29 April 2021

Jeremy Hooper, Conclusio Health Analyst, looks at intelligent targeting of data

For many years now, the NHS has recognised the need for data to support its understanding of variation in the utilisation of health services and associated health outcomes of the population. With the embedding of primary care networks within integrated care systems the analysis and interpretation of data becomes even more important.  Primary care networks supporting local populations will need to deliver services differently as population demographics and need will vary in each of the places they serve. However, while the process outcomes will be different, the hope is that overall population health outcomes will improve similarly.  This needs an effective framework for measuring overall outcomes and an understanding of how the service delivery might impact on them.

Too often the longer term objectives are overtaken by short term solutions to immediate problems, resulting in sub-optimal outcomes.  NICE recently published updated guidance on the management of chronic pain in adults, which is designed to reduce dependence in the population on prescription based analgesics and in particular opioids. This follows the revelations in America around opioid addiction and drug companies not doing enough to reduce dependence.  It is also supported by evidence that other non-pharmacological solutions can provide effective benefits to patients.

NICE believes that by switching patients to different drugs, or through the use of exercise classes, acupuncture or cognitive behavioural therapy, the use of analgesics in the population suffering from non-specific chronic pain will reduce and, overall, there will be a saving to the NHS.  The NICE analysis looks at the narrow costs and not the wider implications around workforce or the management of withdrawal for patients, this is to be addressed in further guidance to be published in the near future. There may well be consequences that will impact on other areas of healthcare.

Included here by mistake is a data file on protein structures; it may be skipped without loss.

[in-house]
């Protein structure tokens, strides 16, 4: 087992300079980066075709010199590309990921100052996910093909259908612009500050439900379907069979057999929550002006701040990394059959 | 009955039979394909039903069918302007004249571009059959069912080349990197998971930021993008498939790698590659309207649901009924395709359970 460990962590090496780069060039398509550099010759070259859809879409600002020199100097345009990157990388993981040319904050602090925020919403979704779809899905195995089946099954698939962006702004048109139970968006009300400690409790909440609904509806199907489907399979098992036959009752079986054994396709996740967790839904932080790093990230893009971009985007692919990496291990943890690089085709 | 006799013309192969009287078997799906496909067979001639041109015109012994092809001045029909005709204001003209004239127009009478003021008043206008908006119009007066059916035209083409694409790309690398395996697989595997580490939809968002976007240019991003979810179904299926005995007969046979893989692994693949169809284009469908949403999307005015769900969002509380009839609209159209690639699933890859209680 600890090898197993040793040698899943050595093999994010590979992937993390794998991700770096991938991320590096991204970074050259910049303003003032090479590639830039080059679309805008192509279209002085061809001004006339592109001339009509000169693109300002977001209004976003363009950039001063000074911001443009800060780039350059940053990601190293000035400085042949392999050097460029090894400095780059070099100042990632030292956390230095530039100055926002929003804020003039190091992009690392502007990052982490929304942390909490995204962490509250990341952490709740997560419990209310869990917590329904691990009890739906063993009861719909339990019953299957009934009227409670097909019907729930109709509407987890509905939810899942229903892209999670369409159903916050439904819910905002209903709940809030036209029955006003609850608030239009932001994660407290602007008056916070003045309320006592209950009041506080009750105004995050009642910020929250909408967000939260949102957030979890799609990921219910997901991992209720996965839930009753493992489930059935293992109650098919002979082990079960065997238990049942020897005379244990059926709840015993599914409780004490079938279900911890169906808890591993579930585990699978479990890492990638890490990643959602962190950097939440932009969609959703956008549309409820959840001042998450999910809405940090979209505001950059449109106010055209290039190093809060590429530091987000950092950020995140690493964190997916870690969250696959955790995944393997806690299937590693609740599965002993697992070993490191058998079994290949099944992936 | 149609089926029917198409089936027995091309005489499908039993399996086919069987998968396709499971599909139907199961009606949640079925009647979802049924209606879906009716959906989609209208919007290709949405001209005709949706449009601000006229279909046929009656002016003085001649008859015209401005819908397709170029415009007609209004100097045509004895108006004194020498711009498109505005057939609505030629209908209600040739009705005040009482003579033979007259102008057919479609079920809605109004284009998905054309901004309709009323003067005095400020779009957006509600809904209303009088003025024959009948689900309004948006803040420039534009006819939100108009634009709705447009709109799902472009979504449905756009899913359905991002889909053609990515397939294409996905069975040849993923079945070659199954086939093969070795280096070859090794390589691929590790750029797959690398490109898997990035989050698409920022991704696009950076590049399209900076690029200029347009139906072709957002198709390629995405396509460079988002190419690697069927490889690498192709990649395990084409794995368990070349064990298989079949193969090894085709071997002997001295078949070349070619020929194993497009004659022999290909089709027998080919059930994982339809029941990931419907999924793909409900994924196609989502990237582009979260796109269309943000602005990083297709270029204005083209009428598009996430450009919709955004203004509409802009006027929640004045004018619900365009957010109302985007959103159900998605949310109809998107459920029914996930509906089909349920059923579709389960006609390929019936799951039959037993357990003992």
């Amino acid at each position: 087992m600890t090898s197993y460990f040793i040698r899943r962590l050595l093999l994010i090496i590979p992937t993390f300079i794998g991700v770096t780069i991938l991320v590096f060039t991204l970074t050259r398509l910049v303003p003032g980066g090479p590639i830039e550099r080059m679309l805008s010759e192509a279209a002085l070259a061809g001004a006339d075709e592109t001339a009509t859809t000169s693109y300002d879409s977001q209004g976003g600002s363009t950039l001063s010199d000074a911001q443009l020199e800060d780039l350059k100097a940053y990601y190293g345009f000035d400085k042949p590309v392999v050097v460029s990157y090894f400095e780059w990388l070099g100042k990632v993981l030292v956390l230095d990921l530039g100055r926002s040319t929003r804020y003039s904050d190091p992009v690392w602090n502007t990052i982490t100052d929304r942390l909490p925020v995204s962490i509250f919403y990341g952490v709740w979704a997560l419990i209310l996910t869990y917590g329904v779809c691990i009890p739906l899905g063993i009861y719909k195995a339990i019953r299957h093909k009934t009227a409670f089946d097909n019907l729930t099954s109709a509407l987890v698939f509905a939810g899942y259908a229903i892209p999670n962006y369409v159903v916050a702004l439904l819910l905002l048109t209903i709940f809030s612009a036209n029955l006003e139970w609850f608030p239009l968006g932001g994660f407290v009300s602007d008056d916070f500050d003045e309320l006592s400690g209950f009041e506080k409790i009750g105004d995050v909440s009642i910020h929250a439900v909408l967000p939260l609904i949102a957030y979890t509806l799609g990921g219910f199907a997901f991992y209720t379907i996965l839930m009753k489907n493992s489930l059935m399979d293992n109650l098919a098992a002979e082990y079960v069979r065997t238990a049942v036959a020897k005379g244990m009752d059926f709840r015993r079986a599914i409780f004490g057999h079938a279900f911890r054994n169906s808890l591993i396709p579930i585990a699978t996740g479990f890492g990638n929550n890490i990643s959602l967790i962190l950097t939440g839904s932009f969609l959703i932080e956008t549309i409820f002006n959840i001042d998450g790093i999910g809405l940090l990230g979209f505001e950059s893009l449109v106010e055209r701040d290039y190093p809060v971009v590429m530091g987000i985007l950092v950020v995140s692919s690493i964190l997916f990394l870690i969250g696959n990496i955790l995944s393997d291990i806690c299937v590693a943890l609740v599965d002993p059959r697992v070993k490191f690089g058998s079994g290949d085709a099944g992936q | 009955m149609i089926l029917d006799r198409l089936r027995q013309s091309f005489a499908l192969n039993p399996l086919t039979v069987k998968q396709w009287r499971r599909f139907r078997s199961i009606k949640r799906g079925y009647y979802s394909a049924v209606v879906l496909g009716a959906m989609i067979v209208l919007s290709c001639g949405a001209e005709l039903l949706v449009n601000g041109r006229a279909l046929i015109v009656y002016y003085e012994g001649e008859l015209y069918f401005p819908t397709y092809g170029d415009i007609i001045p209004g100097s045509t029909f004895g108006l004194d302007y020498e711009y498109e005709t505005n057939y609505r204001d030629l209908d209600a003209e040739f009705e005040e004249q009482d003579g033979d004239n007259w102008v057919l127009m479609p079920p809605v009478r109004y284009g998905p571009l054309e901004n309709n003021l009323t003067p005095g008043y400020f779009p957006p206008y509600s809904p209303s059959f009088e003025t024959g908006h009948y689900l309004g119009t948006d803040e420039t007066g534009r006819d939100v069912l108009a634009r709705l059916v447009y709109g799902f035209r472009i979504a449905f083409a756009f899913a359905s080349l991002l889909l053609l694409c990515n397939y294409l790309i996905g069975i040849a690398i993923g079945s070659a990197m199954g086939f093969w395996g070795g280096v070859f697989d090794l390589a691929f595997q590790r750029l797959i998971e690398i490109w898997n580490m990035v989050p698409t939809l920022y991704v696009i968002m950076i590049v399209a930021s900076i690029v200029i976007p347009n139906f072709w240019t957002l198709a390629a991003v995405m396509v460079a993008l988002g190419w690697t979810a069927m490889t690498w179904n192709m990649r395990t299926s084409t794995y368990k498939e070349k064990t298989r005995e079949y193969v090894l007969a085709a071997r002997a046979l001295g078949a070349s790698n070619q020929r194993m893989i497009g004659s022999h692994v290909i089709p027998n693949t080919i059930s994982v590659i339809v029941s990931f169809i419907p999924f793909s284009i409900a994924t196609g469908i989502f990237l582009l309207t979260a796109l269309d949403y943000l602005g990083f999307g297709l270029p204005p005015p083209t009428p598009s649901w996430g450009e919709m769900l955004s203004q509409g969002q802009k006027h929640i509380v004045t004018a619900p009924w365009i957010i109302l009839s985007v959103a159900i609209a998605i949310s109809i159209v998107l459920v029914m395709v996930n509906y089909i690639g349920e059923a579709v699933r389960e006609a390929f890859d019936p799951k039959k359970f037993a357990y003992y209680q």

Mental health services were stretched prior to the COVID-19 pandemic and we are seeing an increasing demand for these services due to the pandemic; from frontline staff suffering from PTSD to those who have lost loved ones needing bereavement support.  Adding patients with chronic pain to the list of new referrals is going to add additional difficulties.  This failure to look at the wider implications of the implementation of new guidance presents a skewed view of its benefits and is likely to impact negatively on the implementation.  Presenting the wider picture, including the likely challenges, provides health systems with realistic expectations that they can begin to plan for and look to implement effectively.

Supporting health systems and primary care networks to understand the data and to ask the right questions will be essential if they are to support the delivery of the NHS Long Term Plan.